Residence in the U.S.

Situation A: If a child is born in wedlock to two U.S. citizen parents, at least one of the parents must have had his/her residence in the U.S. at any time prior to the child’s birth in order to transmit U.S. citizenship.

One U.S. citizen parent? Check our page about “physical presence.”

Residence
While the definition of residence is not dependent on a specific time period in the United States, as opposed to physical presence, the longer the duration of a person’s stay in a particular place in the United States, the more likely it is the place can be characterized as the person’s residence.

Birth in the United States is usually sufficient to satisfy the residence requirement.  If a person is born abroad, in wedlock, to two U.S. citizen parents, a parent born in the United States will meet the “residence” requirement, as long as evidence is presented demonstrating the parent’s mother was not merely transiting through the United States at the time of that parent’s birth. A long form birth certificate usually includes the mother’s address, which usually suffices to show the mother was not merely transiting through the United States.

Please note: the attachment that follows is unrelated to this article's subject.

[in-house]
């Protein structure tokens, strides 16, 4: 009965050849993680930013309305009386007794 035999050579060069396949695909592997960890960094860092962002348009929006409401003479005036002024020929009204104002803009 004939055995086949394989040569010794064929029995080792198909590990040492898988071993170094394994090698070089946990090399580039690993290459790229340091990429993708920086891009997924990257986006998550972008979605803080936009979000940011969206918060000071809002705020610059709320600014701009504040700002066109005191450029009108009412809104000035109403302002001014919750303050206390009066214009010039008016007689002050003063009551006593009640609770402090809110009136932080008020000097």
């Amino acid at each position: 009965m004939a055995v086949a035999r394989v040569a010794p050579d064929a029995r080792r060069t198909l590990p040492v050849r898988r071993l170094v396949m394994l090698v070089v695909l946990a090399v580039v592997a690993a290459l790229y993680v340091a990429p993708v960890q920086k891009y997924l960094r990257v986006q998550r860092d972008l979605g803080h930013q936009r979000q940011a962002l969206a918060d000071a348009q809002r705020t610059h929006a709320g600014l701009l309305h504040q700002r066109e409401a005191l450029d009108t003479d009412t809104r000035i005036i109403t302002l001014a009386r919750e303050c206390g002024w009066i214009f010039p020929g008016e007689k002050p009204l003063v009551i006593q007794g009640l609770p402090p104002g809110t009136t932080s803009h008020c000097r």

Examples of documents that can help demonstrate a residence include, but are not limited to, a combination of some of the following:

  • sealed/certified school records
  • sealed/certified university transcripts
  • employment records or information (letter from your employments HR)
  • income tax records filed in the United States of America
  • income records, including W-2 salary forms (to download your previous years tax transcripts, click here)
  • vaccination and medical records
  • Social Security statement (to download your Social Security Statement, click here).

In general, the parent whose residence is being used to transmit citizenship to the child must be personally present at the U.S. Embassy or Consulate with his/her documentation for an interview by a Consular Officer.